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Myths and Legends of Ancient Greece and Rome

Page: 63

As messenger of the gods, we find him employed on all occasions requiring special skill, tact, or despatch. Thus he conducts Hera, Athene, and Aphrodite to Paris, leads Priam to Achilles to demand the body of Hector, Hermes

In his statues, Hermes is represented as a beardless youth, with broad chest and graceful but muscular limbs; the face is handsome and intelligent, and a genial smile of kindly benevolence plays round the delicately chiselled lips.

As messenger of the gods he wears the Petasus and Talaria, and bears in his hand the Caduceus or herald's staff.

As god of eloquence, he is often represented with chains of gold hanging from his lips, whilst, as the patron of merchants, he bears a purse in his hand.

The wonderful excavations in Olympia, to which allusion has already been made, have brought to light an exquisite marble group of Hermes and the infant Bacchus, by Praxiteles. In this great work of art, Hermes is represented as a young and handsome man, who is looking down kindly and affectionately at the child resting on his arm, but unfortunately nothing remains of the infant save the right hand, which is laid lovingly on the shoulder of his protector.

The sacrifices to Hermes consisted of incense, honey, cakes, pigs, and especially lambs and young goats. As god of eloquence, the tongues of animals were sacrificed to him.

MERCURY.

Mercury was the Roman god of commerce and gain. We find mention of a temple having been erected to him Dionysus

The worship of this divinity, which is supposed to have been introduced into Greece from Asia (in all probability from India), first took root in Thrace, whence it gradually spread into other parts of Greece.

Dionysus was the son of Zeus and Semele, and was snatched by Zeus from the devouring flames in which his mother perished, when he appeared to her in all the splendour of his divine glory. The motherless child was intrusted to the charge of Hermes, who conveyed him to Semele's sister, Ino. But Hera, still implacable in her vengeance, visited Athamas, the husband of Ino, with madness, [125]and the child's life being no longer safe, he was transferred to the fostering care of the nymphs of Mount Nysa. An aged satyr named Silenus, the son of Pan, took upon himself the office of guardian and preceptor to the young god, who, in his turn, became much attached to his kind tutor; hence we see Silenus always figuring as one of the chief personages in the various expeditions of the wine-god.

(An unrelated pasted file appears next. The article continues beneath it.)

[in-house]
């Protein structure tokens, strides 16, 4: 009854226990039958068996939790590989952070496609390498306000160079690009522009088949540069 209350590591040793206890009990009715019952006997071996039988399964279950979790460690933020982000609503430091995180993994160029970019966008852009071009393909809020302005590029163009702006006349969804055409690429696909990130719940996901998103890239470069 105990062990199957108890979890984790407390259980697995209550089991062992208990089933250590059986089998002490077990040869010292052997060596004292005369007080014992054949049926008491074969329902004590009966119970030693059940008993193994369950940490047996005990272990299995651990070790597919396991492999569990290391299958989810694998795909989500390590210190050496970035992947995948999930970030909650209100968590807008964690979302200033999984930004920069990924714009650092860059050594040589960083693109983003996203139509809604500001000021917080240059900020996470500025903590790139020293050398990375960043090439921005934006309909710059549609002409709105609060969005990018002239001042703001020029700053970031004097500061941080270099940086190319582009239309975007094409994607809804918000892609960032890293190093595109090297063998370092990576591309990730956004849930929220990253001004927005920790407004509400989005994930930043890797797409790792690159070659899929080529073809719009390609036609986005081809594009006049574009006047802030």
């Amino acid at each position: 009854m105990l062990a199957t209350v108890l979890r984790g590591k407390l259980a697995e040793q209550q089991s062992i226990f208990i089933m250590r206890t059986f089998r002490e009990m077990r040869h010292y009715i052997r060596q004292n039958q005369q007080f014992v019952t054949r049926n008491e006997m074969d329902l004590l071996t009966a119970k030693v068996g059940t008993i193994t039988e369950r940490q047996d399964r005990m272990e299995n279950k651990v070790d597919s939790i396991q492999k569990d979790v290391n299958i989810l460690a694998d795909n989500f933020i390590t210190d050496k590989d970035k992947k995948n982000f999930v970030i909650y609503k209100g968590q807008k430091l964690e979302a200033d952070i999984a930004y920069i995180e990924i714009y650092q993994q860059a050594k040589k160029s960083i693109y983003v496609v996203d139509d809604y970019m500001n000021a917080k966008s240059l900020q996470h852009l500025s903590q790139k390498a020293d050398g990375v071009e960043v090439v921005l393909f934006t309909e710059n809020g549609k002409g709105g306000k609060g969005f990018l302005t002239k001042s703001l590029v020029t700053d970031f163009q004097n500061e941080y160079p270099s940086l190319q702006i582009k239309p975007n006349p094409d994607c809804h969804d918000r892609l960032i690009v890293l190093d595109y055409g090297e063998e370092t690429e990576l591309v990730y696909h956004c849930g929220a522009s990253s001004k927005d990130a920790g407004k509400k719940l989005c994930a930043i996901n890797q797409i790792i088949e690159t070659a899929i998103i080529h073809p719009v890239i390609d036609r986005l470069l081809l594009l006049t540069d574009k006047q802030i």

Dionysus passed an innocent and uneventful childhood, roaming through the woods and forests, surrounded by nymphs, satyrs, and shepherds. During one of these rambles, he found a fruit growing wild, of a most refreshing and cooling nature. This was the vine, from which he subsequently learnt to extract a juice which formed a most exhilarating beverage. After his companions had partaken freely of it, they felt their whole being pervaded by an unwonted sense of pleasurable excitement, and gave full vent to their overflowing exuberance, by shouting, singing, and dancing. Their numbers were soon swelled by a crowd, eager to taste a beverage productive of such extraordinary results, and anxious to join in the worship of a divinity to whom they were indebted for this new enjoyment. Dionysus, on his part, seeing how agreeably his discovery had affected his immediate followers, resolved to extend the boon to mankind in general. He saw that wine, used in moderation, would enable man to enjoy a happier, and more sociable existence, and that, under its invigorating influence, the sorrowful might, for a while, forget their grief and the sick their pain. He accordingly gathered round him his zealous followers, and they set forth on their travels, planting the vine and teaching its cultivation wherever they went.


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